This section will only discuss the engineering related rehabilitation and repairs and maintenance. For example, burning of slash will not be discussed. Refer to the Forest Practice Guide, Managing slash on landings for additional information.
Check new landings and pads after construction as part of a regular inspection programme. Landings are often built up to 8-12 months prior to harvesting, and post-construction repairs and maintenance may be required in more erosion prone areas especially after heavy rainfall. Most landings need post-harvest rehabilitation and decommissioning. The two critical components to manage are water control and slash. Poorly directed water can pond or undermine earthworks. The volume and weight of slash, including bark and the water it can contain, will also load the landing with additional weight and reduce the shear strength of the structure.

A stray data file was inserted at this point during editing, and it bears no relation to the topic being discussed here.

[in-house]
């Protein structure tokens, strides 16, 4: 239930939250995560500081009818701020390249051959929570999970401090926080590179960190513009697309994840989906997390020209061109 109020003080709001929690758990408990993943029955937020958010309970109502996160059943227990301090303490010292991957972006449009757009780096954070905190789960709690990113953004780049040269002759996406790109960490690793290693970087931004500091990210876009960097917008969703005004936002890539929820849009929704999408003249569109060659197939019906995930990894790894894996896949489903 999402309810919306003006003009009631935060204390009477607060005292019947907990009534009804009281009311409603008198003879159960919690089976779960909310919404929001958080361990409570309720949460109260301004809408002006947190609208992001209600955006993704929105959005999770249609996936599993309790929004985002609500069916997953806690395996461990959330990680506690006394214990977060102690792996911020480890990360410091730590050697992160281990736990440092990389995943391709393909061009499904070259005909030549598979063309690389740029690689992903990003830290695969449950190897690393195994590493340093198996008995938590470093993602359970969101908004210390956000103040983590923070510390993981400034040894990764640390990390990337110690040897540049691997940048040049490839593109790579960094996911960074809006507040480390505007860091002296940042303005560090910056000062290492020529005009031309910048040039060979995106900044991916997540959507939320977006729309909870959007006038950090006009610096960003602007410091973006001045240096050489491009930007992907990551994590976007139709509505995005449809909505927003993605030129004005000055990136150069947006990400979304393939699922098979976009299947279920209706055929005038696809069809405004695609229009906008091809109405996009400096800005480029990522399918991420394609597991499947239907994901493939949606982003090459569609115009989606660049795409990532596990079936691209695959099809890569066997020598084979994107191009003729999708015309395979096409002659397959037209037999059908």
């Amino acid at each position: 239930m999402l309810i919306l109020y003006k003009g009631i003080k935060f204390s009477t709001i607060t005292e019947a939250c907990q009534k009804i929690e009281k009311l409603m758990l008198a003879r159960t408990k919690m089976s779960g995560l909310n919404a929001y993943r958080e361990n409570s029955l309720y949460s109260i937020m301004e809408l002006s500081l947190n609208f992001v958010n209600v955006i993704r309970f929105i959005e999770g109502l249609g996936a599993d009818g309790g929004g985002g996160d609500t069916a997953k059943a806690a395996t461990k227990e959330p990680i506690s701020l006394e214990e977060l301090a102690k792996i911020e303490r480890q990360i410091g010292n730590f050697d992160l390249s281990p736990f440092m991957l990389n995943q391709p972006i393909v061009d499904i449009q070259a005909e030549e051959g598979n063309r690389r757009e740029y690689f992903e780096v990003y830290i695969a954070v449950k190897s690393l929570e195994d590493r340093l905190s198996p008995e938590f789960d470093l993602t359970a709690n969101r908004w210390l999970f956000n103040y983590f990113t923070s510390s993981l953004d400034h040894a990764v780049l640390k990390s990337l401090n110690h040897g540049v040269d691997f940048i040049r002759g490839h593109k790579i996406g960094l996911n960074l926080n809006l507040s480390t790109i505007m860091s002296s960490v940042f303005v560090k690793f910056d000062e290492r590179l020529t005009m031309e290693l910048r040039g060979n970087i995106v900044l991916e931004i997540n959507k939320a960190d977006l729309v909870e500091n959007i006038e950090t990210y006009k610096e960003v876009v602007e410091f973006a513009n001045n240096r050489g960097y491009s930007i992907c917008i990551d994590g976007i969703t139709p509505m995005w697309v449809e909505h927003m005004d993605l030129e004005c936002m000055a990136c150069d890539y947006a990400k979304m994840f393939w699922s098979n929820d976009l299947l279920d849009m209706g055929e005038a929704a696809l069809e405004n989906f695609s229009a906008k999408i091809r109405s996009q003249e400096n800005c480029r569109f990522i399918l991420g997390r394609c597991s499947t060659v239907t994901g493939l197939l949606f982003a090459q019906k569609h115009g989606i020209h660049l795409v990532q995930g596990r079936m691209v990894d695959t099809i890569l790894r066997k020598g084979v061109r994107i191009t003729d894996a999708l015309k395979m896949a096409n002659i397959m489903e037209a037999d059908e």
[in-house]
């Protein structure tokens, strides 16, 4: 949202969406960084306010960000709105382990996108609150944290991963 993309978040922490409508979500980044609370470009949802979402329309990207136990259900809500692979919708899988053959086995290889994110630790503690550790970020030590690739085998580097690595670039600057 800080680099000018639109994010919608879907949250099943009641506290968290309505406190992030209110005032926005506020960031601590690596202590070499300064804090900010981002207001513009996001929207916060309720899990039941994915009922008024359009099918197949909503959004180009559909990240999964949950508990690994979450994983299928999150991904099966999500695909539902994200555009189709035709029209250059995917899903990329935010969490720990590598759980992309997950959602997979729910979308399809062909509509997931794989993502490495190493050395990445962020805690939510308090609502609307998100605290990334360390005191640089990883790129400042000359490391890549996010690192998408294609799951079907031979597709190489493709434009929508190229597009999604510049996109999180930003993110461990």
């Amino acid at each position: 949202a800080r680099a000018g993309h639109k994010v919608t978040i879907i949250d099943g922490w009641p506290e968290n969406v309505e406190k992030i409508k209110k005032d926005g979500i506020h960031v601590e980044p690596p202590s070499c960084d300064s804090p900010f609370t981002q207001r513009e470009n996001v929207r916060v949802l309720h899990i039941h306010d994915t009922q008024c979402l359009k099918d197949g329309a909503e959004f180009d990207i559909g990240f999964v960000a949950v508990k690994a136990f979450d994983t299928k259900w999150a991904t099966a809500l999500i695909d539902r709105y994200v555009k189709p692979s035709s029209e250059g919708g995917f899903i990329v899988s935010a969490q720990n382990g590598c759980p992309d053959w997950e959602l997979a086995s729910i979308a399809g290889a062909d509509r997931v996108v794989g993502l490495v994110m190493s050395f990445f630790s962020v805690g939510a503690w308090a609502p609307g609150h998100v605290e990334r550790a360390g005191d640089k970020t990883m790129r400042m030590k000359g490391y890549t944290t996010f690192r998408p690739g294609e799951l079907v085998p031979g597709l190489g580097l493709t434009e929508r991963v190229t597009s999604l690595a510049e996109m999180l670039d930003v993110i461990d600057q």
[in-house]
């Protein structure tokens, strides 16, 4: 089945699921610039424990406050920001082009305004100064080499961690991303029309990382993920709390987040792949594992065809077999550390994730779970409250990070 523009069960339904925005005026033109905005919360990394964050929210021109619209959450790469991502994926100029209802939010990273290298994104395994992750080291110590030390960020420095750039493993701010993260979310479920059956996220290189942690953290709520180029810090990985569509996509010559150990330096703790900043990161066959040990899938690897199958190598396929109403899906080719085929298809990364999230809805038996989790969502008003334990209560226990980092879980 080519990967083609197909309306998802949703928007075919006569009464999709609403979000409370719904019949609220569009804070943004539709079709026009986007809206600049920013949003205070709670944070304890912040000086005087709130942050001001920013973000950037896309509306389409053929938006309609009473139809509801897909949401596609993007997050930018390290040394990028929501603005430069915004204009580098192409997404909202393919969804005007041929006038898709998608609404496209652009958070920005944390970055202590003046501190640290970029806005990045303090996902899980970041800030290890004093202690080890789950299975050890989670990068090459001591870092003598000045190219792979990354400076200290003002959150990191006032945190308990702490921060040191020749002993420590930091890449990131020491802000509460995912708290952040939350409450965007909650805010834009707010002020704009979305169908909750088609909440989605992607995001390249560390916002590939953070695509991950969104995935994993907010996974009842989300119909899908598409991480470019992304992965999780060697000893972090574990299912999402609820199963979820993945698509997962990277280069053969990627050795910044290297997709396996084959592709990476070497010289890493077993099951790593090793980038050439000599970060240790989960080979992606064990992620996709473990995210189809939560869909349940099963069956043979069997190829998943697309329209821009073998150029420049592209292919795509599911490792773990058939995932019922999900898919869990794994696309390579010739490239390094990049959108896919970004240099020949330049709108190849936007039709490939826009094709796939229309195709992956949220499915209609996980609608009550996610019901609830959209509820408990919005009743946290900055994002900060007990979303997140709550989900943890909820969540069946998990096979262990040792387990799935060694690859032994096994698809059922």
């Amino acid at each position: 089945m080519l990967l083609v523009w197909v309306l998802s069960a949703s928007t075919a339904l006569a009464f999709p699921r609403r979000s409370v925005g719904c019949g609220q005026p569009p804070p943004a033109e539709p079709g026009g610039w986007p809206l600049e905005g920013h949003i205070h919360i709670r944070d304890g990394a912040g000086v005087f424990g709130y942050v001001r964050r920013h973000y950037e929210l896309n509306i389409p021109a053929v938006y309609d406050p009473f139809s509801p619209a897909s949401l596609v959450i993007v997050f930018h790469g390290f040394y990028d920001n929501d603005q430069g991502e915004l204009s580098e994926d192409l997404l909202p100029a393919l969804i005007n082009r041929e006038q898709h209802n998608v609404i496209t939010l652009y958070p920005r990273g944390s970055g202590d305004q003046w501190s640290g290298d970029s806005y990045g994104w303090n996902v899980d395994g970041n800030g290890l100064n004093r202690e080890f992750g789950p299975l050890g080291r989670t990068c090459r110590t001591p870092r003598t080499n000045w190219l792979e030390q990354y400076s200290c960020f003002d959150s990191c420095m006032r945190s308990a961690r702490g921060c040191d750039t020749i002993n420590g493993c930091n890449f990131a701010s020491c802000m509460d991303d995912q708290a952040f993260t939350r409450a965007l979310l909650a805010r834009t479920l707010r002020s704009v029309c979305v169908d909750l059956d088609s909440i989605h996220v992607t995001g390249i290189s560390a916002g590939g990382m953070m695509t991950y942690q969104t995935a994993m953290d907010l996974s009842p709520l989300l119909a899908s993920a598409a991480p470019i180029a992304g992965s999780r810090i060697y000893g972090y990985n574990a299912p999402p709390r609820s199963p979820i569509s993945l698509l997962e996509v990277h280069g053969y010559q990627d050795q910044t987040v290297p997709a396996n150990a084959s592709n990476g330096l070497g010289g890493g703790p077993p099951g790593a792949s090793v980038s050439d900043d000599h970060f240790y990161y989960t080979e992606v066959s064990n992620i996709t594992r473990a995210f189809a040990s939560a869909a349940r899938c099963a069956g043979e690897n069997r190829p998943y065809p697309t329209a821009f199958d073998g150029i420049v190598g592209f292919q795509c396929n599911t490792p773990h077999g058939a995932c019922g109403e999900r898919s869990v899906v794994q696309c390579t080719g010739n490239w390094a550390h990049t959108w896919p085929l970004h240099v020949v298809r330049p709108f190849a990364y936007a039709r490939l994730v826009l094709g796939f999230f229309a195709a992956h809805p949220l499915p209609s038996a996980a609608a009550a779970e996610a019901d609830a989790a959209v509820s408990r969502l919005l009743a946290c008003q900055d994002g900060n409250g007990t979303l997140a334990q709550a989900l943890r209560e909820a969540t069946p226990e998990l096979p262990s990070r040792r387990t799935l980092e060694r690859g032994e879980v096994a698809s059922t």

Unstable slash should be pulled back from the landing edge with an excavator. Also remove to solid ground harvesting processor generated deposits of bark where it has formed deep, wet, heavy layers where it could increase the risk of landing failure. On steep erodible slopes, if processing slash is not contained on purpose-built slash benches, it should be reduced to a level where the ground is visible through the remaining material. Install drainage and sediment control structures to improve water control and fill stability. For example, minimise the entry of stormwater into birds’ nests. Removing slash from risk prone locations can be extremely challenging to do, and in some cases is not possible. Placing the slash in the right place during harvesting not only saves costs but also eliminates or reduces a problem.
The details behind maintenance of erosion and sediment control structures are described in section 9.9.